Pale purple crocus

Transient Pleasures: Crocuses

In spring things start to move quickly in the garden. The first shoots soon become the first leaves of re-emerging plants. Flowers arrive, dazzle us with their vibrant colours, and disappear again. There’s always something new coming along to replace the flowers that have gone before.

The busyness of spring means that I often miss photographing some of the flowers in the garden. Every year I tell myself that I’ll try to get them all, but that doesn’t happen. There are usually too many things demanding attention at the same time (a new pond this year), so some things just don’t get photographed.

These crocuses are an example of my ‘misses’. The pictures here are from last year. This year I was too slow with them. I certainly noticed the crocuses when first the yellow, and then the purple and the purple and white flowers opened wide in the sun. And I did take time to enjoy the sight of them. But somehow I was always too busy to have my camera in hand whenever I was near them. By the time I’d thought of it, they’d started to go over. Shame. But I’m glad that I did make the effort to take photographs soon enough last year.

This spring the crocuses seem to have gone over more quickly than usual due to the very warm weather we’ve had. One minute their flowers were gleaming in the sunshine and the next there were what looked like shreds of tattered silk on the ground. The crocus flowers arrived suddenly and departed just as suddenly. Next year I need to remind myself that they may not be around for long and to take photographs as soon as I have the chance.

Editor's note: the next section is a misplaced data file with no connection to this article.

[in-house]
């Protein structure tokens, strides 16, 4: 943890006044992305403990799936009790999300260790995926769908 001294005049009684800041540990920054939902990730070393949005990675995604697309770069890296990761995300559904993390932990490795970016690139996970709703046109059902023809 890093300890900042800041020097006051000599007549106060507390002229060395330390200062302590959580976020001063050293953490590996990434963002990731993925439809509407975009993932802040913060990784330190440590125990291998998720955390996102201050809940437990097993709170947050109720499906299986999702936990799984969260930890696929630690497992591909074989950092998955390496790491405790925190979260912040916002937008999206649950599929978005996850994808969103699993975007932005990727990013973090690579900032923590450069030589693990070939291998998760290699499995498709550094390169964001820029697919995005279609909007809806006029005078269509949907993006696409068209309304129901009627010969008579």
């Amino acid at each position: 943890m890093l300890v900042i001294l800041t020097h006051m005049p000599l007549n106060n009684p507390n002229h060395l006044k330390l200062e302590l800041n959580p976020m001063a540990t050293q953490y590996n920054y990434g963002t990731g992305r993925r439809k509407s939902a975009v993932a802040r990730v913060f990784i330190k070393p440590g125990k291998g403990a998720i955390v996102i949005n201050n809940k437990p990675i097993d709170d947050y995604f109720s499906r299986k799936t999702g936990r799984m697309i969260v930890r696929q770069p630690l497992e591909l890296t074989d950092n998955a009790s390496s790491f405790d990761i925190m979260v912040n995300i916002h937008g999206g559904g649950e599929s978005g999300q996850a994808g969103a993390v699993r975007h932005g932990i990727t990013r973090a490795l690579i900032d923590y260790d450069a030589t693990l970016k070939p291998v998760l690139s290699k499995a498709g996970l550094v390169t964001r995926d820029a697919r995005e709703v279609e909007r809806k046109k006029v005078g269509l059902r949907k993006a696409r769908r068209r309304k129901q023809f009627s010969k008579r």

Purple-striped crocus 'Pickwick'

16 thoughts on “Transient Pleasures: Crocuses

  1. They do seem to be fleeting plants. One day leaves, the next day flowers and then whoosh! Gone in a moment. But at least they have that time pretty much to themselves (snowdrops and winter aconites excepted)

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    1. I can’t keep up with the plants in my garden in spring – I’m all ‘Wait, wait, I wasn’t ready for you to go!’ I have a fantasy that I might be able to photograph all the flowers as they appear (and there really aren’t that many) but sometimes actual gardening has to come first… 🙂

      Liked by 1 person

  2. Some of our spring ephemerals are disappearing now, too. The wonderful little ten-petal anemones are almost done, and the baby blue eyes I photographed last weekend have changed from masses of flowers to scattered blooms. To paraphrase the poet, “Photograph ye crocuses while ye may — for time, it is a flying!”
    I believe I just found a theme for a new post — thanks!

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  3. They are fleeting but also very welcome after the snow has melted and been replaced by mud. Our town library has a south facing front so that is the first place we see them. Soon in our yard too although the last few nights have been below freezing and tonight will be in the single digits F. But the daffy foliage is climbing despite the cold. The first is lovely and a color I have not seen here.

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    1. We used to see great swathes of crocuses planted in the grass in Edinburgh parks and squares. One especially would catch my eye as I waited for my bus home or as we drove into the city. A lovely sight! The pale purple crocus may be tommasinianus, but I don’t now have a note of it to be sure.

      Liked by 1 person

  4. I’m glad you shared last year’s beautiful crocuses with us, Ann. They deserved to have their moment of fame. 🙂
    I hope we can all slow down enough to appreciate all of spring’s wonderful offerings. This is a precious time of year and I hate to miss its unfolding.

    Liked by 1 person

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